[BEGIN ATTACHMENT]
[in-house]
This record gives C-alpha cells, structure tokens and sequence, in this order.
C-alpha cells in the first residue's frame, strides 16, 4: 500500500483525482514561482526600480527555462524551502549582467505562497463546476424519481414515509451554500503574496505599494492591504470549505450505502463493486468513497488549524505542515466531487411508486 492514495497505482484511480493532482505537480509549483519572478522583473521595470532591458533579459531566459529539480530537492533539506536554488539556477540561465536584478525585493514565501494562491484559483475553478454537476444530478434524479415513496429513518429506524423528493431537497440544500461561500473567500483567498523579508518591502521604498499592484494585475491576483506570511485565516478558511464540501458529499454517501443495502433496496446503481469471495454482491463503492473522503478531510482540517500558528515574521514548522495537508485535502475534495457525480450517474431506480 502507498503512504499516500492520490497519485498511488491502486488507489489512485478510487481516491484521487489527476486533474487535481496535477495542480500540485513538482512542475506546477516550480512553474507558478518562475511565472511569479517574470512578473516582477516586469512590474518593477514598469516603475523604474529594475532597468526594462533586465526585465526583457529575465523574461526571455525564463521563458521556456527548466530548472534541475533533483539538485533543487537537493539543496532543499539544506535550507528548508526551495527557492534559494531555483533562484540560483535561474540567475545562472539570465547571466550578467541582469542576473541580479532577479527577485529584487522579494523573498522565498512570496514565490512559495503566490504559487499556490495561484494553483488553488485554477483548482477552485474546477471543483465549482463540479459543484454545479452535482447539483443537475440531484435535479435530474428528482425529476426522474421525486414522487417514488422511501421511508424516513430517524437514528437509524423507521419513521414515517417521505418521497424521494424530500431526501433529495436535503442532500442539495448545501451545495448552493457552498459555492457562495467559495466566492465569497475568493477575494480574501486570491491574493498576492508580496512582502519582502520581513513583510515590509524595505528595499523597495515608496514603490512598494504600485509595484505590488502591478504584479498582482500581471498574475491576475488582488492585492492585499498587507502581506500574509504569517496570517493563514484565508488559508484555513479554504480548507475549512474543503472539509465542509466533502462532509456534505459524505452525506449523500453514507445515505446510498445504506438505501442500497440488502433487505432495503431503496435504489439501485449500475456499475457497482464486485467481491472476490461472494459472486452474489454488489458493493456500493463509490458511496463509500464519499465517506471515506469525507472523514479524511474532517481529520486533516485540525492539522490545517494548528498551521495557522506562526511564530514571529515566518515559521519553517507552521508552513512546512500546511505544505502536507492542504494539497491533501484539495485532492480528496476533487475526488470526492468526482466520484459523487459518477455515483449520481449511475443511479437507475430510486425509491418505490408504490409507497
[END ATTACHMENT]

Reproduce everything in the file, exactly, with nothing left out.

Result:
[in-house]
This record gives C-alpha cells, structure tokens and sequence, in this order.
C-alpha cells in the first residue's frame, strides 16, 4: 500500500483525482514561482526600480527555462524551502549582467505562497463546476424519481414515509451554500503574496505599494492591504470549505450505502463493486468513497488549524505542515466531487411508486 492514495497505482484511480493532482505537480509549483519572478522583473521595470532591458533579459531566459529539480530537492533539506536554488539556477540561465536584478525585493514565501494562491484559483475553478454537476444530478434524479415513496429513518429506524423528493431537497440544500461561500473567500483567498523579508518591502521604498499592484494585475491576483506570511485565516478558511464540501458529499454517501443495502433496496446503481469471495454482491463503492473522503478531510482540517500558528515574521514548522495537508485535502475534495457525480450517474431506480 502507498503512504499516500492520490497519485498511488491502486488507489489512485478510487481516491484521487489527476486533474487535481496535477495542480500540485513538482512542475506546477516550480512553474507558478518562475511565472511569479517574470512578473516582477516586469512590474518593477514598469516603475523604474529594475532597468526594462533586465526585465526583457529575465523574461526571455525564463521563458521556456527548466530548472534541475533533483539538485533543487537537493539543496532543499539544506535550507528548508526551495527557492534559494531555483533562484540560483535561474540567475545562472539570465547571466550578467541582469542576473541580479532577479527577485529584487522579494523573498522565498512570496514565490512559495503566490504559487499556490495561484494553483488553488485554477483548482477552485474546477471543483465549482463540479459543484454545479452535482447539483443537475440531484435535479435530474428528482425529476426522474421525486414522487417514488422511501421511508424516513430517524437514528437509524423507521419513521414515517417521505418521497424521494424530500431526501433529495436535503442532500442539495448545501451545495448552493457552498459555492457562495467559495466566492465569497475568493477575494480574501486570491491574493498576492508580496512582502519582502520581513513583510515590509524595505528595499523597495515608496514603490512598494504600485509595484505590488502591478504584479498582482500581471498574475491576475488582488492585492492585499498587507502581506500574509504569517496570517493563514484565508488559508484555513479554504480548507475549512474543503472539509465542509466533502462532509456534505459524505452525506449523500453514507445515505446510498445504506438505501442500497440488502433487505432495503431503496435504489439501485449500475456499475457497482464486485467481491472476490461472494459472486452474489454488489458493493456500493463509490458511496463509500464519499465517506471515506469525507472523514479524511474532517481529520486533516485540525492539522490545517494548528498551521495557522506562526511564530514571529515566518515559521519553517507552521508552513512546512500546511505544505502536507492542504494539497491533501484539495485532492480528496476533487475526488470526492468526482466520484459523487459518477455515483449520481449511475443511479437507475430510486425509491418505490408504490409507497